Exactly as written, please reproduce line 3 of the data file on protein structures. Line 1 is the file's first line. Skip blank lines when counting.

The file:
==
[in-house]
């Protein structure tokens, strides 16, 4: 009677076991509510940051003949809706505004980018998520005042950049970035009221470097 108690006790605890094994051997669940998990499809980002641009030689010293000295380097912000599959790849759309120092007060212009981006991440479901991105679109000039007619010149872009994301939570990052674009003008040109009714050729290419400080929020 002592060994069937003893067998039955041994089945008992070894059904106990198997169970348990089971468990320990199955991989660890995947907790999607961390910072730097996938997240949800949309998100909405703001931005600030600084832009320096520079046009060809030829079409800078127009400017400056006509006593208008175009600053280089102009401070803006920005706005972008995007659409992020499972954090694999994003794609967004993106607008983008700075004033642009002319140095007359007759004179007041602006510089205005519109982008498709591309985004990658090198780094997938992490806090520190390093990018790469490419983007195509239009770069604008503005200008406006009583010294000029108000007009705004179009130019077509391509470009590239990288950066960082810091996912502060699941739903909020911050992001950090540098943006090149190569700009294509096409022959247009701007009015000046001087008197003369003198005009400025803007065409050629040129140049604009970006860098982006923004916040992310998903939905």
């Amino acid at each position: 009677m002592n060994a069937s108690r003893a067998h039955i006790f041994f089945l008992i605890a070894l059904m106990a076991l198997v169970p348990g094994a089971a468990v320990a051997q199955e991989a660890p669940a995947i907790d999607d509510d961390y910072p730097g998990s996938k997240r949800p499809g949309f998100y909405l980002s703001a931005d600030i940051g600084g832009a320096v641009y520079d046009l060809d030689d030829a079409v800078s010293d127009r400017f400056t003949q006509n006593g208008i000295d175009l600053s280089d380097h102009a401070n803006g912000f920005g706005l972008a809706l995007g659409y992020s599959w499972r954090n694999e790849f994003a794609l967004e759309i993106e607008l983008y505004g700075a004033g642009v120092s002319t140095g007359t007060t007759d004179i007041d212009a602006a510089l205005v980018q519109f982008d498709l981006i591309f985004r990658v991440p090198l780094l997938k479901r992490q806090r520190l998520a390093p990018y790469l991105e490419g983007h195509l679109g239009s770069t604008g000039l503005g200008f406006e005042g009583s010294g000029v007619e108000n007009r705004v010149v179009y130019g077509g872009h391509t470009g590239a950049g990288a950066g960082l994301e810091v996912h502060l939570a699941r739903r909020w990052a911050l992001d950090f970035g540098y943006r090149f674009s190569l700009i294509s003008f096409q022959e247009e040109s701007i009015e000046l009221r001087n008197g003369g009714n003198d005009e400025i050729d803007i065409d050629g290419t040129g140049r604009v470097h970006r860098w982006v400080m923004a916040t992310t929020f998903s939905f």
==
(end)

């Amino acid at each position: 009677m002592n060994a069937s108690r003893a067998h039955i006790f041994f089945l008992i605890a070894l059904m106990a076991l198997v169970p348990g094994a089971a468990v320990a051997q199955e991989a660890p669940a995947i907790d999607d509510d961390y910072p730097g998990s996938k997240r949800p499809g949309f998100y909405l980002s703001a931005d600030i940051g600084g832009a320096v641009y520079d046009l060809d030689d030829a079409v800078s010293d127009r400017f400056t003949q006509n006593g208008i000295d175009l600053s280089d380097h102009a401070n803006g912000f920005g706005l972008a809706l995007g659409y992020s599959w499972r954090n694999e790849f994003a794609l967004e759309i993106e607008l983008y505004g700075a004033g642009v120092s002319t140095g007359t007060t007759d004179i007041d212009a602006a510089l205005v980018q519109f982008d498709l981006i591309f985004r990658v991440p090198l780094l997938k479901r992490q806090r520190l998520a390093p990018y790469l991105e490419g983007h195509l679109g239009s770069t604008g000039l503005g200008f406006e005042g009583s010294g000029v007619e108000n007009r705004v010149v179009y130019g077509g872009h391509t470009g590239a950049g990288a950066g960082l994301e810091v996912h502060l939570a699941r739903r909020w990052a911050l992001d950090f970035g540098y943006r090149f674009s190569l700009i294509s003008f096409q022959e247009e040109s701007i009015e000046l009221r001087n008197g003369g009714n003198d005009e400025i050729d803007i065409d050629g290419t040129g140049r604009v470097h970006r860098w982006v400080m923004a916040t992310t929020f998903s939905f």